Shas eyes religious Zionists, demands housing portfolio

Eliyahu declares support for NU.

January 20, 2009 22:31
3 minute read.
eli yishai with ovadia picture behind him

Yishai 248.88. (photo credit: Ariel Jerozolimski)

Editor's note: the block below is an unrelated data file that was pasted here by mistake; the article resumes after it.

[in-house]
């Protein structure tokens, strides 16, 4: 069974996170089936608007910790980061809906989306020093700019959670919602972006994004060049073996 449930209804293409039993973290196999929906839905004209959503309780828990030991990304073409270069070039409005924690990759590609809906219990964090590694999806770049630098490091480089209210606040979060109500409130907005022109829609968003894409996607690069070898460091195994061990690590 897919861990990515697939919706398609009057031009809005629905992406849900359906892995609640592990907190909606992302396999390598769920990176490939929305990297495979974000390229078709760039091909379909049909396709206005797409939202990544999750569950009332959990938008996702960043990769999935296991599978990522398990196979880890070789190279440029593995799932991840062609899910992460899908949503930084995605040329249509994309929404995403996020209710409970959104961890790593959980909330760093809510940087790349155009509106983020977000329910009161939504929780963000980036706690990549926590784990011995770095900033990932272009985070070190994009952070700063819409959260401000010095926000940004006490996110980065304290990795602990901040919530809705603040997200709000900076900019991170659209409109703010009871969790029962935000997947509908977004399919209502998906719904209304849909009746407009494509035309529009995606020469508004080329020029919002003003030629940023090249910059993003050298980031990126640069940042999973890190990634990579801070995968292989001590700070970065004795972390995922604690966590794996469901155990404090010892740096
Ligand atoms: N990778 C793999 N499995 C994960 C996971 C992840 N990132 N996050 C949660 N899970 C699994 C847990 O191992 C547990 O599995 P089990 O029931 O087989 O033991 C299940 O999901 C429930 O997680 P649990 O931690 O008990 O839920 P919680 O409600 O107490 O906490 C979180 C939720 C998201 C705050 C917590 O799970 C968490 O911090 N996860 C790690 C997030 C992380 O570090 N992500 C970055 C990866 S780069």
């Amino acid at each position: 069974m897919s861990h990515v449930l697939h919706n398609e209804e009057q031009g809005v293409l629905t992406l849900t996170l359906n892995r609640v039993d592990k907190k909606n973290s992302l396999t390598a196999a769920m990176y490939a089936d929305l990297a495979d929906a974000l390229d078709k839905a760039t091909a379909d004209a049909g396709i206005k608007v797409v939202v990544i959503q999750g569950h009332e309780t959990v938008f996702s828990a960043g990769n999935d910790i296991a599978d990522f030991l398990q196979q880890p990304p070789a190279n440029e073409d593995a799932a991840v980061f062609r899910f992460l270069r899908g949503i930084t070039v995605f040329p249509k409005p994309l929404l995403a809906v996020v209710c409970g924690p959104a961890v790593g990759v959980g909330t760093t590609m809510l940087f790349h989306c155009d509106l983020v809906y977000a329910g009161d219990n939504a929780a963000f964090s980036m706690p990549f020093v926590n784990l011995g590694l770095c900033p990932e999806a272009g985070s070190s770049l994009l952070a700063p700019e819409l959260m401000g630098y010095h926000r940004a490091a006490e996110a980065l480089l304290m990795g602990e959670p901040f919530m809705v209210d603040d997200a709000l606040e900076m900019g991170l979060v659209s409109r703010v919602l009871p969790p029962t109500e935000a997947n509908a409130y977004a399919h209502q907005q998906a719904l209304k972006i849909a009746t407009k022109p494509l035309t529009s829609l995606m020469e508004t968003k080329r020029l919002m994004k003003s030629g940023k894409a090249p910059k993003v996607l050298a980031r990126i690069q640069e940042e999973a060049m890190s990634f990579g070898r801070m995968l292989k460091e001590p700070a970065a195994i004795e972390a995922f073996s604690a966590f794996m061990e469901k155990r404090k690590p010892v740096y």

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Shas is targeting religious-Zionist voters and will demand the Housing and Construction portfolio in an effort relieve a shortage of haredi housing, party officials said at a meeting Tuesday with haredi journalists. "Shas shares a lot of goals with the religious-Zionist public," said Ariel Deri - no relation to former Shas chairman Aryeh Deri - who will head Shas's campaign in the haredi sector. "Whether it is budgets for Talmudei Torah [elementary schools], an undivided Jerusalem, or social affairs, we have something to offer religious Zionist-voters," he said. Deri, who is considered a strong supporter of Shas Chairman Eli Yishai, said that a special campaign team had been created to muster support among religious Zionists. Asked if Shas would join a government coalition willing to negotiate territorial compromises in Judea and Samaria with the Palestinians, Deri answered, "Shas did not join the government that decided on the Gaza Disengagement. We will continue to place action before words and declarations." During the press conference Deri hinted that Shas would also target Ashkenazi haredim. "We will target all the haredi sectors, everyone," said Deri, who is an aide to MK Meshulam Nahari (Shas). "In recent years Shas was the only party to fight for yeshiva budgets and stipends for yeshiva students," Deri said. "On a personal level, Shas's MKs received thousands of requests from all segments of the haredi community. We helped everyone equally. I believe the haredi public appreciates the work we did." However, in an interview with The Jerusalem Post after the press conference, Deri denied that Shas would attempt to woo potential United Torah Judaism (UTJ) voters. "We do not intend to deal with that public," said Deri. "They are not our constituency." Historically, Shas was created by its mentor, Rabbi Ovadia Yosef, to represent the political interests of traditional Sephardi Jewry. One of Shas's main goals has been to combat discrimination on an ethnic basis, especially in haredi circles. Since its creation in 1984, it has received the support of thousands of Sephardi religious Zionists who in the past voted for the National Religious Party. Now, Deri's denials notwithstanding, there are signs that Shas, which has consistently been the largest haredi political party thanks to non-haredi support, might receive the backing of Ashkenazi haredim as well. Shas could end up capitalizing on splits in both the haredi and the religious Zionist camps. In the haredi camp, Agudat Yisrael and Degel Hatorah, the two parties making up UTJ, barely managed to settle their differences in time to register as a single list for the Knesset elections. Degel Hatorah had hoped to take advantage of infighting among various hassidic sects that compose Agudat Yisrael. Two groups making up Agudat Yisrael clashed in November's municipal elections. At the same time, there was dissent within Degel Hatorah over the choice of the party's No. 3 slot - Menahem Carmel, a Bnei Brak businessman. Meanwhile, the religious Zionists are also divided. Two different parties - National Union (NU) and Habayit Hayehudi - are claiming to represent religious-Zionist voters. On Tuesday there was a new development in the battle between the two parties, as former Chief Sephardi Rabbi Mordechai Eliyahu, who was recently released from an extended hospitalization, declared his support for the NU. In a letter addressed to NU Chairman Ya'acov Katz, Eliyahu wrote, "I trust 'Ketzele,' a man who knows how to sanctify God's name and to properly represent the religious population in the Knesset. We will strengthen him." Eliyahu also wrote that Katz listens to rabbinic opinion (daat Torah) and, therefore "succeeds in everything he does." NU plans to use Eliyahu's letter in its campaign. Eliyahu's son Shmuel, chief rabbi of Safed, has already publicly supported the NU. However, Rabbi Shmuel Zafrani, Eliyahu's personal aide, has come out in support of Habayit Hayehudi. In contrast to the NU, whose religious candidates have made it clear that their political decisions will be made in concert with rabbinic opinion, Habayit Hayehudi has stated that rabbinic opinion will not be an overriding factor in their decision-making. Nevertheless, Habayit Hayehudi has published a list of rabbis that publicly support the party.

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